How to PLAN for Your Success in 2015

time to planThis week, as the featured speaker for Whole Foods Lunch and Learn program, sponsored by Jim Hollenbach of Hollenbach Family Chiropractic, I had the pleasure of presenting Success Doesn’t Just Happen….You Need A Plan!

The key points included:

  • the two most important benefits of planning and goal-setting
  • a simple powerful planning model that works for individuals and for organizations of all size
  • the top 3 mistakes people make in planning and goal-setting and how to avoid them

It was a small but attentive, engaged audience – my favorite kind!  For a keynote speaker, it’s really a pleasure when people ask great, thoughtful questions or add insightful comments or stories that further illustrate your point.  To me, it’s a great indication that “they get it” and it’s music to my ears to realize that my message is hitting its mark.
If you are interested in planning for your success in 2015, I invite you to get your free copy of the audio recording here: Planning for Success in 2015.

You will also receive a companion document summarizing my key points, along with a visual of the model I describe. Everything you need to get started on planning your success this year.

Wishing you continued success in 2015,


P.S.  If you are looking for someone to bring this message to your organization, let me know.  This is only a quick 20-minute overview of the model and some key mistakes to avoid and I have lots more valuable information on effective planning to share.

The Power of [Internal] Women’s Networks



I had a lovely opportunity earlier this week to present one of my favorite Keynotes: Magnifying Success by Protecting Your Confidence to the amazing executive women of Aon Hewitt in New Jersey. (Aon Hewitt is global provider of human capital and management consulting services). These women have created an internal network to support each other in their professional careers and promote their learning and development, thereby making Aon Hewitt a better place to work and do business.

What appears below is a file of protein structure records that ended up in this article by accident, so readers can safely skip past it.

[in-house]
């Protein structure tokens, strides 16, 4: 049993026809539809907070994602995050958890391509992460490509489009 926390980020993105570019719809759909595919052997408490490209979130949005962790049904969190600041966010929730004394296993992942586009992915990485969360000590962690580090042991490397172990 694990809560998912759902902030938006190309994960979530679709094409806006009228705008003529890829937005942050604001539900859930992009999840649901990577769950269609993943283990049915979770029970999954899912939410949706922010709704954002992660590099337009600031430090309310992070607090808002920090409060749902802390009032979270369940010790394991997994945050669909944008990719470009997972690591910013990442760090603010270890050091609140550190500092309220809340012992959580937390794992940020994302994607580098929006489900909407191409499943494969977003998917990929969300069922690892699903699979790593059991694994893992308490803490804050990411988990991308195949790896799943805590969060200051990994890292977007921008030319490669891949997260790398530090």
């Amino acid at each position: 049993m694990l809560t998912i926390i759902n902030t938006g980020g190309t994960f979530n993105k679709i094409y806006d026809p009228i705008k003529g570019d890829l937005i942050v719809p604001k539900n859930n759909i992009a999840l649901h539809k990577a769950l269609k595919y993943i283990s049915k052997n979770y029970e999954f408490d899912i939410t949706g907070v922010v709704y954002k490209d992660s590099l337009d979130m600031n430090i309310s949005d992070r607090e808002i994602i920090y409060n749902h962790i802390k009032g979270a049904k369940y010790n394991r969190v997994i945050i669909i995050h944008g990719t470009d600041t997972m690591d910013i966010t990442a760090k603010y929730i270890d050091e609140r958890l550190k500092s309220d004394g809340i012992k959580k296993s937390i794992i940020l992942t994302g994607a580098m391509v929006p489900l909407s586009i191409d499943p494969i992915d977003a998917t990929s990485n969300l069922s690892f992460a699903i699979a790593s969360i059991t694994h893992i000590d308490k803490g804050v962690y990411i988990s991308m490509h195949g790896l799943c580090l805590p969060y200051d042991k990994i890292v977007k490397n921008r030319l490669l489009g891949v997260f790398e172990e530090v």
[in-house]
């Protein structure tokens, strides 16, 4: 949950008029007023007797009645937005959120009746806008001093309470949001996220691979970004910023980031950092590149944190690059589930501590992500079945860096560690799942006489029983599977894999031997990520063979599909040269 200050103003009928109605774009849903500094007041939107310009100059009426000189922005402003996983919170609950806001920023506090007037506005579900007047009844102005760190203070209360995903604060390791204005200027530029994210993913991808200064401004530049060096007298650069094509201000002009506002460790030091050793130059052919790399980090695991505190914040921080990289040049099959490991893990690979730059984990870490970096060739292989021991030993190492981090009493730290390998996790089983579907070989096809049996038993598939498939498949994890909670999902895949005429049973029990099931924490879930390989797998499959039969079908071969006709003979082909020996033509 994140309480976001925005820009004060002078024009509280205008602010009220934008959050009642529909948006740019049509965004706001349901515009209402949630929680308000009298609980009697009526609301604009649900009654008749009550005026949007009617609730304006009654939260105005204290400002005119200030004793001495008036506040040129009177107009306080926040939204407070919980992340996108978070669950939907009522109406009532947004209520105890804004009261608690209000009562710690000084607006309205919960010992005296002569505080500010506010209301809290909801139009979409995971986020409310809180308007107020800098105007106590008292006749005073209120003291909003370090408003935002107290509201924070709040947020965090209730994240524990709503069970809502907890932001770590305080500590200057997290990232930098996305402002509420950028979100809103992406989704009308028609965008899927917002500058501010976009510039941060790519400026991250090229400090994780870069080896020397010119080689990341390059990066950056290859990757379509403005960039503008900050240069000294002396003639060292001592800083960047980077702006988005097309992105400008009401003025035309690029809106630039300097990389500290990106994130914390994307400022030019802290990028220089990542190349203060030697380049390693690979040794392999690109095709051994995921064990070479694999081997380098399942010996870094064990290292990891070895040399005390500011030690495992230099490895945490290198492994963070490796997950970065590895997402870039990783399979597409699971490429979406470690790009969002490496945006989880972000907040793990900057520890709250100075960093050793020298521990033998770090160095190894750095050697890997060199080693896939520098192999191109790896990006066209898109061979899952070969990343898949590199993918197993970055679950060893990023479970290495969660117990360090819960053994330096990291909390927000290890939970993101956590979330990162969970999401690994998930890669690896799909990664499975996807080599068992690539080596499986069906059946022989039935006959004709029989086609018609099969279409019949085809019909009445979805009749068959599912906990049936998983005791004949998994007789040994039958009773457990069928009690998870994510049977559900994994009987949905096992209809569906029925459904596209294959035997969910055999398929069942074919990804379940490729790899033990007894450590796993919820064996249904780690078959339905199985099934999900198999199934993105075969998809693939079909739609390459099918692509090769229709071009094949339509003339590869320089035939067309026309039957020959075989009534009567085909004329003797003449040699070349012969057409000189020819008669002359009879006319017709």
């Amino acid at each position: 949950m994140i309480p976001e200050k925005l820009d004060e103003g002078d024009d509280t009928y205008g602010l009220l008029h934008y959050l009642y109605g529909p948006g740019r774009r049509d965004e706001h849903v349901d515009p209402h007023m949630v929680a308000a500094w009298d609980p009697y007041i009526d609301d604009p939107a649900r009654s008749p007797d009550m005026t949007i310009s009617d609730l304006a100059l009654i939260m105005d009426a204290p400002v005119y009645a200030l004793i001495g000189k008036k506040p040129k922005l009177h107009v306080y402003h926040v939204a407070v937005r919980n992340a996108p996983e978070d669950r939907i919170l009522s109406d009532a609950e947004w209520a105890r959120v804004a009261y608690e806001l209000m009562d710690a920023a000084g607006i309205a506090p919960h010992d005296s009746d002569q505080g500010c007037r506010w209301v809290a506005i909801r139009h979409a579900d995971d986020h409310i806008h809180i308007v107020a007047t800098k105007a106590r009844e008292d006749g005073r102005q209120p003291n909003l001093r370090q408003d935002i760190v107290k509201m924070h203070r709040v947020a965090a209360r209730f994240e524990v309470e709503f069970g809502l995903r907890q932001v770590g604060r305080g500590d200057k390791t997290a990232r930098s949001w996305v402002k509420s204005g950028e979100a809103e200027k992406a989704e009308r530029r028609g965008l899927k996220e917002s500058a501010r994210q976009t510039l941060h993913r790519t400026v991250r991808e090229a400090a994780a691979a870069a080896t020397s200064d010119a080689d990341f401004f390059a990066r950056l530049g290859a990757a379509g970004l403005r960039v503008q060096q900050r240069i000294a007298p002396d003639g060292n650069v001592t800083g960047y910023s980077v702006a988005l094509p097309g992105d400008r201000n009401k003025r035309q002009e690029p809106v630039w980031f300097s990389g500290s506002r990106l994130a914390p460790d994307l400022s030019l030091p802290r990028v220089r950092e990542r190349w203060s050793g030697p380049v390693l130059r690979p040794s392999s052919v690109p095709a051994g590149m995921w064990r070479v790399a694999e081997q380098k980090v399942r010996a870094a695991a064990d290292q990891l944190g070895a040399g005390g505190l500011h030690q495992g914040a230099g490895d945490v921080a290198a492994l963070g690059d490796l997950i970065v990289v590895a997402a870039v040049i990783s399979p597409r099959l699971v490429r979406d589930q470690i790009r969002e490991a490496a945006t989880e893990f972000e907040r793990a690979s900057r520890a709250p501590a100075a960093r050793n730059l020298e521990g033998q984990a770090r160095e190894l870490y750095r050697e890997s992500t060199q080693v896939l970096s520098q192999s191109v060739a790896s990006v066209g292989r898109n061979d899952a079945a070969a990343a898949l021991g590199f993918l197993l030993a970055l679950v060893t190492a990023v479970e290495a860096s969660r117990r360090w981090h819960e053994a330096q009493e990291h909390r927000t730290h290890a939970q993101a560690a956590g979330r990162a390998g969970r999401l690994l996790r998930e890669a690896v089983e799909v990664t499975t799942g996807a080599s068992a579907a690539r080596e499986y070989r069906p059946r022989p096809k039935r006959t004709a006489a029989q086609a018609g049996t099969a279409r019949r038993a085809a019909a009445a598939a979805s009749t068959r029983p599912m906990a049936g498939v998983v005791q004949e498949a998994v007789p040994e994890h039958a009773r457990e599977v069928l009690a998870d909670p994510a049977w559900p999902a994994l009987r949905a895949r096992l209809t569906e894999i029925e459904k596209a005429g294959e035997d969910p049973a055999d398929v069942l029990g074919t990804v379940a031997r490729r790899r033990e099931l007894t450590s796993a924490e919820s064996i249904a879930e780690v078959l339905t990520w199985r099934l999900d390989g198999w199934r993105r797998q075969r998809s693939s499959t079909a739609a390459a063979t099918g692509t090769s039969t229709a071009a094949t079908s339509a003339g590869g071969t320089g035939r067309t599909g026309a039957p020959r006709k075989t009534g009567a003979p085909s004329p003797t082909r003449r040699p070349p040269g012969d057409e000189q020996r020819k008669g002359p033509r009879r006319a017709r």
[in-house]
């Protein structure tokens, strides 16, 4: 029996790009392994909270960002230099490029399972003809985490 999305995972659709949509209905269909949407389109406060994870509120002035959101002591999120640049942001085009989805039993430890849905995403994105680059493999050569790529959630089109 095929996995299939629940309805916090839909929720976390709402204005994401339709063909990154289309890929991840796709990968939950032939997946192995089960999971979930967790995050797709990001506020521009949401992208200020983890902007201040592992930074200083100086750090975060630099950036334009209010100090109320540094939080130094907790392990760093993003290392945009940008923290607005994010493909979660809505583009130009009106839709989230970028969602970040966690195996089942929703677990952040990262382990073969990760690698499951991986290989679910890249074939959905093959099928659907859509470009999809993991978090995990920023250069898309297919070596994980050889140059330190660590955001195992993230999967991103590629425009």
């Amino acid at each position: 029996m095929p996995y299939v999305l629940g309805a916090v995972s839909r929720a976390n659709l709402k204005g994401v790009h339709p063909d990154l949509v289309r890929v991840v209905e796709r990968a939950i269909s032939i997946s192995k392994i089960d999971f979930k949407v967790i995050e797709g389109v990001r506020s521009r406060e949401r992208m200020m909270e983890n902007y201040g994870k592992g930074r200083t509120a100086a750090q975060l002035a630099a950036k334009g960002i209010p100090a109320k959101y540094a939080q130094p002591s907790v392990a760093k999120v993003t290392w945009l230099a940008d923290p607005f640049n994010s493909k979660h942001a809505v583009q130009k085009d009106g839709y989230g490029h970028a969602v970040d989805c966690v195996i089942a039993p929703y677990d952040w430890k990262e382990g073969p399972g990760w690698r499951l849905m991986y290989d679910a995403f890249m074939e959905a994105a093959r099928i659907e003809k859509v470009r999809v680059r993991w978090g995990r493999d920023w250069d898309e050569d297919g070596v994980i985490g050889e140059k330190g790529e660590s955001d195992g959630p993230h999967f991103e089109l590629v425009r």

It was such a pleasure to meet and interact with these amazing women. They are ambitious and accomplished, even while juggling the multiple responsibilities of work and family that still largely fall to women, despite the progress of past decades. Through several introspective activities, their interactions were sharp, insightful and targeted. They “got it.”


My overall message was about the importance of acknowledging success and truly owning it, then leveraging it to create more success. Too often, our focus of attention is on our failures and our inadequacies instead of on recognizing and building our strengths and those of our teams. In relaying some of my own personal experience with this, I admitted it took me far too long to learn to take responsibility for my own professional development, rather than relying on someone else – or company I worked for– to do that for me.


Fortunately for the women –and men—of Aon Hewitt, that message is part of the internal culture. And these women were quick to zero in on their personal takeaways from my key points, as they shared with each other and me at the end of the program. We discussed the importance of protecting one’s confidence at all costs from the inevitable blows that come at us from outside—and inside.


Recognizing that we have a choice when it comes to listening to that evil villain or evil twin that lives inside our heads, we all resolved to build a fence around our confidence by acknowledging our accomplishments daily, and over-riding that negative voice.


As a long-term veteran of a large corporate environment, who has taught, trained and coached hundreds of business owners, executives and professionals, I have seen and experienced the damage that little voice can create when it’s not checked.


Internal network groups like the one at Aon Hewitt go a long way to providing women with support and encouragement to deal with the unique challenges that women face. Often, as in this case, they rely on the volunteer leadership of a small team of women who are committed to improvement for everyone. These groups –and their leaders– should be widely celebrated for the contribution to the overall well-being of women and valued for what they say about the internal culture of the organization.


If you have an interest in bringing Magnifying Success by Protecting Your Confidence to your organization, contact me at